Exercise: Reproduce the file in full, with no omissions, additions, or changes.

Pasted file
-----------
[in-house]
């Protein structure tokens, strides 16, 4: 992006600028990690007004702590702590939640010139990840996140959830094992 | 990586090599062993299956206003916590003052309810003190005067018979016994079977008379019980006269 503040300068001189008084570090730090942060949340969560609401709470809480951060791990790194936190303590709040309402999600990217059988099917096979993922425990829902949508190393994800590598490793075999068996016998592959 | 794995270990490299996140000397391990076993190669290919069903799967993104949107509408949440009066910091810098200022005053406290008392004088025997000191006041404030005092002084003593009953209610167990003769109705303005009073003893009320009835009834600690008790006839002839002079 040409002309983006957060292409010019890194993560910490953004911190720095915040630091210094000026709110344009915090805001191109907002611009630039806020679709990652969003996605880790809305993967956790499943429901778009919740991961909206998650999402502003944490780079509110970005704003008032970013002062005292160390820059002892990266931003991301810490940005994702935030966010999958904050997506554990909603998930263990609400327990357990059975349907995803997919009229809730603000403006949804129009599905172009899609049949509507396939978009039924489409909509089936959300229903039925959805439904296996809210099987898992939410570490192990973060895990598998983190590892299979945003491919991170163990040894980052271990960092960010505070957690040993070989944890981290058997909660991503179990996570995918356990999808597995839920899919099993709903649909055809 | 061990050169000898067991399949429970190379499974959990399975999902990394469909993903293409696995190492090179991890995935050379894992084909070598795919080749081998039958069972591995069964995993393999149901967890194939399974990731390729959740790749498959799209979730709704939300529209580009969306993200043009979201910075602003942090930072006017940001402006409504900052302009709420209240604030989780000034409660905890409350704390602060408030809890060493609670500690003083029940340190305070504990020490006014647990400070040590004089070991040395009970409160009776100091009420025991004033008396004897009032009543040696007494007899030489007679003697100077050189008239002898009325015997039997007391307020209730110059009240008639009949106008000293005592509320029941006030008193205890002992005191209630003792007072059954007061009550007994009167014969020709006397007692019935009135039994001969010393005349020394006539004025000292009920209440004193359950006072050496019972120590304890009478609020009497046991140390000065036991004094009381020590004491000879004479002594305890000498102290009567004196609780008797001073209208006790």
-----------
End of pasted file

[in-house]
């Protein structure tokens, strides 16, 4: 992006600028990690007004702590702590939640010139990840996140959830094992 | 990586090599062993299956206003916590003052309810003190005067018979016994079977008379019980006269 503040300068001189008084570090730090942060949340969560609401709470809480951060791990790194936190303590709040309402999600990217059988099917096979993922425990829902949508190393994800590598490793075999068996016998592959 | 794995270990490299996140000397391990076993190669290919069903799967993104949107509408949440009066910091810098200022005053406290008392004088025997000191006041404030005092002084003593009953209610167990003769109705303005009073003893009320009835009834600690008790006839002839002079 040409002309983006957060292409010019890194993560910490953004911190720095915040630091210094000026709110344009915090805001191109907002611009630039806020679709990652969003996605880790809305993967956790499943429901778009919740991961909206998650999402502003944490780079509110970005704003008032970013002062005292160390820059002892990266931003991301810490940005994702935030966010999958904050997506554990909603998930263990609400327990357990059975349907995803997919009229809730603000403006949804129009599905172009899609049949509507396939978009039924489409909509089936959300229903039925959805439904296996809210099987898992939410570490192990973060895990598998983190590892299979945003491919991170163990040894980052271990960092960010505070957690040993070989944890981290058997909660991503179990996570995918356990999808597995839920899919099993709903649909055809 | 061990050169000898067991399949429970190379499974959990399975999902990394469909993903293409696995190492090179991890995935050379894992084909070598795919080749081998039958069972591995069964995993393999149901967890194939399974990731390729959740790749498959799209979730709704939300529209580009969306993200043009979201910075602003942090930072006017940001402006409504900052302009709420209240604030989780000034409660905890409350704390602060408030809890060493609670500690003083029940340190305070504990020490006014647990400070040590004089070991040395009970409160009776100091009420025991004033008396004897009032009543040696007494007899030489007679003697100077050189008239002898009325015997039997007391307020209730110059009240008639009949106008000293005592509320029941006030008193205890002992005191209630003792007072059954007061009550007994009167014969020709006397007692019935009135039994001969010393005349020394006539004025000292009920209440004193359950006072050496019972120590304890009478609020009497046991140390000065036991004094009381020590004491000879004479002594305890000498102290009567004196609780008797001073209208006790």